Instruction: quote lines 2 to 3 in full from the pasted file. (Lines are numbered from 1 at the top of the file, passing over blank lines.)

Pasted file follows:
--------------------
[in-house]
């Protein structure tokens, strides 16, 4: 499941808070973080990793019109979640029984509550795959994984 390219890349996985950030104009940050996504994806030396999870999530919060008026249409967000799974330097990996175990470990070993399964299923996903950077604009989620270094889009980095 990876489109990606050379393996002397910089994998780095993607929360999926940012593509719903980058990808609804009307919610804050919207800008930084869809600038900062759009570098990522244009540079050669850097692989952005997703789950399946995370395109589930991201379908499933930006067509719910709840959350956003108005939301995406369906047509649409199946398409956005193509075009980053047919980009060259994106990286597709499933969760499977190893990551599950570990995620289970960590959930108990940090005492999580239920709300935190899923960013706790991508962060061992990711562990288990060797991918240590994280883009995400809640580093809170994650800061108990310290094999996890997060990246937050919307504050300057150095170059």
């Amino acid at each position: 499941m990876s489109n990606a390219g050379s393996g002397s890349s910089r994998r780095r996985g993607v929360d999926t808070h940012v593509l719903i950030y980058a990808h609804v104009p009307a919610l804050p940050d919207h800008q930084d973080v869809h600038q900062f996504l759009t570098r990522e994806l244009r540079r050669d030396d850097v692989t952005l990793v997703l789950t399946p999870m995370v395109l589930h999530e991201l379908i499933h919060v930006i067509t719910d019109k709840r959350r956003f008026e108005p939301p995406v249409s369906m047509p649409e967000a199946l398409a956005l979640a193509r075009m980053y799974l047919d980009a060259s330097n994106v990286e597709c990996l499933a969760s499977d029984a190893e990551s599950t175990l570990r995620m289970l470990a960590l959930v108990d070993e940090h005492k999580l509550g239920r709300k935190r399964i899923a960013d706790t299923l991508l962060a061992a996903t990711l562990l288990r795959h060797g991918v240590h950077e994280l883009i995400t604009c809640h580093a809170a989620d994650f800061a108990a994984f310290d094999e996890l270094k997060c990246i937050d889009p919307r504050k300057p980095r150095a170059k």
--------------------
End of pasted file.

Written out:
């Protein structure tokens, strides 16, 4: 499941808070973080990793019109979640029984509550795959994984 390219890349996985950030104009940050996504994806030396999870999530919060008026249409967000799974330097990996175990470990070993399964299923996903950077604009989620270094889009980095 990876489109990606050379393996002397910089994998780095993607929360999926940012593509719903980058990808609804009307919610804050919207800008930084869809600038900062759009570098990522244009540079050669850097692989952005997703789950399946995370395109589930991201379908499933930006067509719910709840959350956003108005939301995406369906047509649409199946398409956005193509075009980053047919980009060259994106990286597709499933969760499977190893990551599950570990995620289970960590959930108990940090005492999580239920709300935190899923960013706790991508962060061992990711562990288990060797991918240590994280883009995400809640580093809170994650800061108990310290094999996890997060990246937050919307504050300057150095170059």
């Amino acid at each position: 499941m990876s489109n990606a390219g050379s393996g002397s890349s910089r994998r780095r996985g993607v929360d999926t808070h940012v593509l719903i950030y980058a990808h609804v104009p009307a919610l804050p940050d919207h800008q930084d973080v869809h600038q900062f996504l759009t570098r990522e994806l244009r540079r050669d030396d850097v692989t952005l990793v997703l789950t399946p999870m995370v395109l589930h999530e991201l379908i499933h919060v930006i067509t719910d019109k709840r959350r956003f008026e108005p939301p995406v249409s369906m047509p649409e967000a199946l398409a956005l979640a193509r075009m980053y799974l047919d980009a060259s330097n994106v990286e597709c990996l499933a969760s499977d029984a190893e990551s599950t175990l570990r995620m289970l470990a960590l959930v108990d070993e940090h005492k999580l509550g239920r709300k935190r399964i899923a960013d706790t299923l991508l962060a061992a996903t990711l562990l288990r795959h060797g991918v240590h950077e994280l883009i995400t604009c809640h580093a809170a989620d994650f800061a108990a994984f310290d094999e996890l270094k997060c990246i937050d889009p919307r504050k300057p980095r150095a170059k």